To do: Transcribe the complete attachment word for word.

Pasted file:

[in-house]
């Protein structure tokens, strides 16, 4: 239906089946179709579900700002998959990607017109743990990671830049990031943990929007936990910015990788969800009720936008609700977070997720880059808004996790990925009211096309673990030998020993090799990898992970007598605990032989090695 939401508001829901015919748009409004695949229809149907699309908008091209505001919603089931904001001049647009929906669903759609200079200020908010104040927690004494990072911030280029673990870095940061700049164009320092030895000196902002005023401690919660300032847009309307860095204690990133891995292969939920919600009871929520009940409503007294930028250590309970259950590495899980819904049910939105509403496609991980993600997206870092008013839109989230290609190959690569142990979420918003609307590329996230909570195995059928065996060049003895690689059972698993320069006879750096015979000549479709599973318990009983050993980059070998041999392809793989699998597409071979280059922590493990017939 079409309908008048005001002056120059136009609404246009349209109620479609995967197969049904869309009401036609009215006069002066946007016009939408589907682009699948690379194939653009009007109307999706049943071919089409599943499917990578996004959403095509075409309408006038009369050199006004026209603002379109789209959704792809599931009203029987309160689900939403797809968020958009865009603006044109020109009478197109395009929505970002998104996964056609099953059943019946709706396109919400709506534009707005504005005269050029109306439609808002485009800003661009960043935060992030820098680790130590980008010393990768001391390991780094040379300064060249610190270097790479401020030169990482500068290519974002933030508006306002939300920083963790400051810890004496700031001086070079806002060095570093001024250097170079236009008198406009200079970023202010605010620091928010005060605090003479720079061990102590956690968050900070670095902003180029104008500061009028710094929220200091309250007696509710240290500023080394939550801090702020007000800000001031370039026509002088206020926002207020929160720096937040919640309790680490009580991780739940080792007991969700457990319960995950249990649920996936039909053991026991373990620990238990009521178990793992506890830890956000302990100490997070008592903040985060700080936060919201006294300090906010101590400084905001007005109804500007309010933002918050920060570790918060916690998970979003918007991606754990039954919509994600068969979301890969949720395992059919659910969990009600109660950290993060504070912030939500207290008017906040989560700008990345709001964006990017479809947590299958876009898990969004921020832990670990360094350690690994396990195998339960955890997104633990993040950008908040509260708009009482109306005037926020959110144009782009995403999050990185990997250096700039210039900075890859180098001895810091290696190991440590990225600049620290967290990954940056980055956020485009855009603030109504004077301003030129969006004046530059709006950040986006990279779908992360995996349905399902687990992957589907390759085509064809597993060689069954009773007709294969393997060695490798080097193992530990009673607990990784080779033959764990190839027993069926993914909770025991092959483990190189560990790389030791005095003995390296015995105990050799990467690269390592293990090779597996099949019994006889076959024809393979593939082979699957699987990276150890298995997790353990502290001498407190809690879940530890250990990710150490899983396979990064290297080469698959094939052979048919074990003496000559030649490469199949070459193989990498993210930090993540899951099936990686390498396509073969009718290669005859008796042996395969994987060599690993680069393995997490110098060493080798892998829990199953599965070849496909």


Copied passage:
[in-house]
């Protein structure tokens, strides 16, 4: 239906089946179709579900700002998959990607017109743990990671830049990031943990929007936990910015990788969800009720936008609700977070997720880059808004996790990925009211096309673990030998020993090799990898992970007598605990032989090695 939401508001829901015919748009409004695949229809149907699309908008091209505001919603089931904001001049647009929906669903759609200079200020908010104040927690004494990072911030280029673990870095940061700049164009320092030895000196902002005023401690919660300032847009309307860095204690990133891995292969939920919600009871929520009940409503007294930028250590309970259950590495899980819904049910939105509403496609991980993600997206870092008013839109989230290609190959690569142990979420918003609307590329996230909570195995059928065996060049003895690689059972698993320069006879750096015979000549479709599973318990009983050993980059070998041999392809793989699998597409071979280059922590493990017939 079409309908008048005001002056120059136009609404246009349209109620479609995967197969049904869309009401036609009215006069002066946007016009939408589907682009699948690379194939653009009007109307999706049943071919089409599943499917990578996004959403095509075409309408006038009369050199006004026209603002379109789209959704792809599931009203029987309160689900939403797809968020958009865009603006044109020109009478197109395009929505970002998104996964056609099953059943019946709706396109919400709506534009707005504005005269050029109306439609808002485009800003661009960043935060992030820098680790130590980008010393990768001391390991780094040379300064060249610190270097790479401020030169990482500068290519974002933030508006306002939300920083963790400051810890004496700031001086070079806002060095570093001024250097170079236009008198406009200079970023202010605010620091928010005060605090003479720079061990102590956690968050900070670095902003180029104008500061009028710094929220200091309250007696509710240290500023080394939550801090702020007000800000001031370039026509002088206020926002207020929160720096937040919640309790680490009580991780739940080792007991969700457990319960995950249990649920996936039909053991026991373990620990238990009521178990793992506890830890956000302990100490997070008592903040985060700080936060919201006294300090906010101590400084905001007005109804500007309010933002918050920060570790918060916690998970979003918007991606754990039954919509994600068969979301890969949720395992059919659910969990009600109660950290993060504070912030939500207290008017906040989560700008990345709001964006990017479809947590299958876009898990969004921020832990670990360094350690690994396990195998339960955890997104633990993040950008908040509260708009009482109306005037926020959110144009782009995403999050990185990997250096700039210039900075890859180098001895810091290696190991440590990225600049620290967290990954940056980055956020485009855009603030109504004077301003030129969006004046530059709006950040986006990279779908992360995996349905399902687990992957589907390759085509064809597993060689069954009773007709294969393997060695490798080097193992530990009673607990990784080779033959764990190839027993069926993914909770025991092959483990190189560990790389030791005095003995390296015995105990050799990467690269390592293990090779597996099949019994006889076959024809393979593939082979699957699987990276150890298995997790353990502290001498407190809690879940530890250990990710150490899983396979990064290297080469698959094939052979048919074990003496000559030649490469199949070459193989990498993210930090993540899951099936990686390498396509073969009718290669005859008796042996395969994987060599690993680069393995997490110098060493080798892998829990199953599965070849496909």